The head of the union that represents Oakland’s police officers said today that officers are “very confused” about what he said are mixed messages from the city’s leaders about the Occupy Oakland encampment in front of City Hall.
“Someone needs to step up and lead the city,” said Sgt. Dom Arotzarena, of the Oakland Police Officers Association.
In an open letter to Oakland residents, Arotzarena said that on Oct. 25, Mayor Jean Quan ordered police “to clear out the encampments at Frank Ogawa Plaza and to keep protesters out of the plaza.”
He said, “We performed the job that the mayor’s administration asked us to do, being fully aware that past protests in Oakland have resulted in rioting, violence and destruction of property.”
But Arotzarena said that on Oct. 26, the following day, “the mayor allowed protesters back in — to camp out at the very place they were evacuated from the day before.”
To add to the confusion, he said, Quan’s administration issued a memo on Friday giving all employees, except for police officers, permission to take the day off during a general strike scheduled for Wednesday.
Arotzarena said, “That’s hundreds of city workers encouraged to take off work to participate in the protest against ‘the establishment.’ But aren’t the mayor and her administration part of the establishment they are paying city employees to protest?”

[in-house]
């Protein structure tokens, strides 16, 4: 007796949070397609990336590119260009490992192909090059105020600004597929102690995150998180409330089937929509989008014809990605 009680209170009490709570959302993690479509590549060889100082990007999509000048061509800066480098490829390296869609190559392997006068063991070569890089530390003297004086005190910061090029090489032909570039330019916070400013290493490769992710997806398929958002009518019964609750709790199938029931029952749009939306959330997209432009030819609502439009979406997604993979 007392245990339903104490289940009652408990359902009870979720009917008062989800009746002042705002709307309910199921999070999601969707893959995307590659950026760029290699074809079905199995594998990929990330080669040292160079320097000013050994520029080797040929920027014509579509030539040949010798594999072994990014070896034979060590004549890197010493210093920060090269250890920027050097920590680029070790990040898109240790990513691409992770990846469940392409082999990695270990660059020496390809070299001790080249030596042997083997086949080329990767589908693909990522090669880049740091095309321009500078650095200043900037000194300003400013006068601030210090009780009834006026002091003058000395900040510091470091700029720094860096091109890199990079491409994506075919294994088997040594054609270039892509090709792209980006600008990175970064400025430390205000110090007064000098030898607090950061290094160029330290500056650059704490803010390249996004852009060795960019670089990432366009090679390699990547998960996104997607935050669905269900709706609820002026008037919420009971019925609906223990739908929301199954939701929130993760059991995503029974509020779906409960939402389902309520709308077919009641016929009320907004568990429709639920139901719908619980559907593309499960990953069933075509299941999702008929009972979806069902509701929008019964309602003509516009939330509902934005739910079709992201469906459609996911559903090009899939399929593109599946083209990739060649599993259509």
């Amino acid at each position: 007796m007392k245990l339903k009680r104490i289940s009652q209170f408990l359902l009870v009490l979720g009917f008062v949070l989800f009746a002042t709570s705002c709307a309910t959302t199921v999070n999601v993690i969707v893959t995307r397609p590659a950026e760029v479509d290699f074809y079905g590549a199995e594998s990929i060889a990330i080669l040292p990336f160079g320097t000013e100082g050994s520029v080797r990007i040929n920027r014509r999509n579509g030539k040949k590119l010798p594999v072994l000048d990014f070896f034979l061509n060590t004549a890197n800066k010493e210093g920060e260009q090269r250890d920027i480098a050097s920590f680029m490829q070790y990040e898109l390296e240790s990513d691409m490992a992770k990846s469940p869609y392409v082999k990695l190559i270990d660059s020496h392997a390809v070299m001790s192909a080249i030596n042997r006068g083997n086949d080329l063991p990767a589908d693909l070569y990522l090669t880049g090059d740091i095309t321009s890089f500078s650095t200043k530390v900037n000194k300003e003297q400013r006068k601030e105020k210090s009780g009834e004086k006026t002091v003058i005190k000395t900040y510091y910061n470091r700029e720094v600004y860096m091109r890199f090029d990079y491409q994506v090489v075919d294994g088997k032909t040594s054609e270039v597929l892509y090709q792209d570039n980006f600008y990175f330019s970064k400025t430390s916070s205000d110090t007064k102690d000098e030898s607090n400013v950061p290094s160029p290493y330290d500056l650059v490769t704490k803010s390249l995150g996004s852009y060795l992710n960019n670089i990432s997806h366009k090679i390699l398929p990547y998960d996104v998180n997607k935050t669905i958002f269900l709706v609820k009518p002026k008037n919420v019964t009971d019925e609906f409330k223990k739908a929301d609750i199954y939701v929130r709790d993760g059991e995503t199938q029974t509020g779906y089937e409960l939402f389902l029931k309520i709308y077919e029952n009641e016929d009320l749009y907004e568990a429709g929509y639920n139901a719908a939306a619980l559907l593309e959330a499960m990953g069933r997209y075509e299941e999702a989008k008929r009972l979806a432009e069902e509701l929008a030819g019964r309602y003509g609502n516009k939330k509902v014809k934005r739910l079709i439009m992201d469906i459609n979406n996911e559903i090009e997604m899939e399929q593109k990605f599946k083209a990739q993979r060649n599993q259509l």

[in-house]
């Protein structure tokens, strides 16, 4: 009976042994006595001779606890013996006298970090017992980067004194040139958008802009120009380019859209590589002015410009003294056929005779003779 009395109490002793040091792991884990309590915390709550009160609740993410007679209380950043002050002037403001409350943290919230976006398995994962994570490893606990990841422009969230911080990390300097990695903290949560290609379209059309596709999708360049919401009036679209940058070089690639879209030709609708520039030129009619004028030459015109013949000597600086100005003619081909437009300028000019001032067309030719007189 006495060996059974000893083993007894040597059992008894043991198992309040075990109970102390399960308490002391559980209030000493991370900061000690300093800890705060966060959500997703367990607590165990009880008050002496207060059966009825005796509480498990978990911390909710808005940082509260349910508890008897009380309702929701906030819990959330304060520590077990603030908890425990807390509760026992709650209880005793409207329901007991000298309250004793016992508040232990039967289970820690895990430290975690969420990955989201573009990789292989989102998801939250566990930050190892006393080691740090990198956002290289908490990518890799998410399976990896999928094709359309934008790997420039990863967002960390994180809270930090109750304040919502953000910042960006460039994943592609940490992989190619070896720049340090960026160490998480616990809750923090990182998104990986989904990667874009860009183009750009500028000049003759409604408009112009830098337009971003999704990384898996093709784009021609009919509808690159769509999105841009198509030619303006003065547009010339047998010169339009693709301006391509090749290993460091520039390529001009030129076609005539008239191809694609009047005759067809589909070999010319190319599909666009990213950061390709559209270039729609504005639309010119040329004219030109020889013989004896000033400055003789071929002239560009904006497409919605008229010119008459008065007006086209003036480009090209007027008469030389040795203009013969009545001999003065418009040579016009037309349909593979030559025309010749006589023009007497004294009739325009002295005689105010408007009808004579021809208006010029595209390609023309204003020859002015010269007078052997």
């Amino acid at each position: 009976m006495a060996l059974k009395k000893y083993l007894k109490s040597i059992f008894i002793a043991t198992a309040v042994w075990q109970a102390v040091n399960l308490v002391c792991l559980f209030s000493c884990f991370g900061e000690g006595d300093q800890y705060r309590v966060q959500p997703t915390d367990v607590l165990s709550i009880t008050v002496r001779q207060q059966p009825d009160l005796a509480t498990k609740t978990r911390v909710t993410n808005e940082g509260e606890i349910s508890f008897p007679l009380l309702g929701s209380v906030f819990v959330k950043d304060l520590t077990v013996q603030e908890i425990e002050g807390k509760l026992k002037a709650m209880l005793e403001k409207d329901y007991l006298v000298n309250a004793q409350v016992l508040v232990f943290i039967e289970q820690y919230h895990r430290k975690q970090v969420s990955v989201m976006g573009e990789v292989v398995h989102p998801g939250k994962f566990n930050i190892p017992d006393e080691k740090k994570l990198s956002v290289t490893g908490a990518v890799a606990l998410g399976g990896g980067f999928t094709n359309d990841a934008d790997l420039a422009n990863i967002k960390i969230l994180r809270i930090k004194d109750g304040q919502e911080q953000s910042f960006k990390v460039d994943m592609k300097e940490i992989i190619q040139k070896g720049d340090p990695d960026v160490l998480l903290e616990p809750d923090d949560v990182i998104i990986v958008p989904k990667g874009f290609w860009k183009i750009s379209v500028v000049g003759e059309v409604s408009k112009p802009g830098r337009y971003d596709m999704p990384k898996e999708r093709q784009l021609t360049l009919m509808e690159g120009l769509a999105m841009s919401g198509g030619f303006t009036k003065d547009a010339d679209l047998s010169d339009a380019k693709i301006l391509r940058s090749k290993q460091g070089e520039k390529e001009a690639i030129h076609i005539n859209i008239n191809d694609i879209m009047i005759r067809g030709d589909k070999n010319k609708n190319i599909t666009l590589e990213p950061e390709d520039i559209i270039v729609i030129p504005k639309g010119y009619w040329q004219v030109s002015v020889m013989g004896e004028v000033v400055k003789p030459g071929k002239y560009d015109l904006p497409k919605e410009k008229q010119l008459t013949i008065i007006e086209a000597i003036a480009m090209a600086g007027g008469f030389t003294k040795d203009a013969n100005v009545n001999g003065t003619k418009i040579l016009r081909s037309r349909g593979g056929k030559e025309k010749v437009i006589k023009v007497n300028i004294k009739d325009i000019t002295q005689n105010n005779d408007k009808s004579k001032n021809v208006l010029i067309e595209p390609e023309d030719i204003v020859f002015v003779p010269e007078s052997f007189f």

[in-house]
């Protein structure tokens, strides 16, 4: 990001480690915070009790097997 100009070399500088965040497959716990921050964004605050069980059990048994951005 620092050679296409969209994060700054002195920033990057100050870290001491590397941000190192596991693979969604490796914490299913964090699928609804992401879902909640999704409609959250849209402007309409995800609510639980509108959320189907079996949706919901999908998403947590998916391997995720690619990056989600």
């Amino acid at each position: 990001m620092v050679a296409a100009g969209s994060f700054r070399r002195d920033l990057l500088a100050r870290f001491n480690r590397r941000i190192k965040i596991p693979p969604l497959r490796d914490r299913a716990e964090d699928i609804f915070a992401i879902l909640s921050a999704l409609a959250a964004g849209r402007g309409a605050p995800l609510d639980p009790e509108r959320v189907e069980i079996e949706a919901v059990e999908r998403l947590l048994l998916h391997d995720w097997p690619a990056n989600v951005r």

Arotzarena said, “It is all very confusing to us.”
Quan’s office said city employees who want to participate in the strike are asked to request approval from their supervisors and use leave or a floating furlough day, or taking time off without pay — sick leave won’t apply.
Arotzarena said the city has ordered all of its 645 police officers to show up for work on Wednesday, including those who were scheduled to have the day off.
He said it cost more than $1 million for police to respond to the Occupy Oakland protests last week and that taxpayers will be on the hook for additional costs for responding to the general strike on Wednesday, which protesters say will include an attempt to shut down the Port of Oakland.
City leaders said late last week that they didn’t yet know the cost of the police response to the protests. City Administrator Deanna Santana said the state will reimburse the city for the mutual aid cost of having other law enforcement agencies help Oakland police.
Arotzarena said, “We respectfully ask the citizens of Oakland to join us in demanding that our city officials, including Mayor Quan, make sound decisions and take responsibility for these decisions. Oakland is struggling — we need real leaders NOW who will step up and lead — not send mixed messages.”
A spokeswoman for Quan wasn’t immediately available for comment today. Quan said on Friday that she didn’t yet want to crack down on protesters who are camping out in Frank Ogawa “if closing the camp would create more violence.”
She said “it’s a complex situation” and that city officials “have to make an assessment day to day.”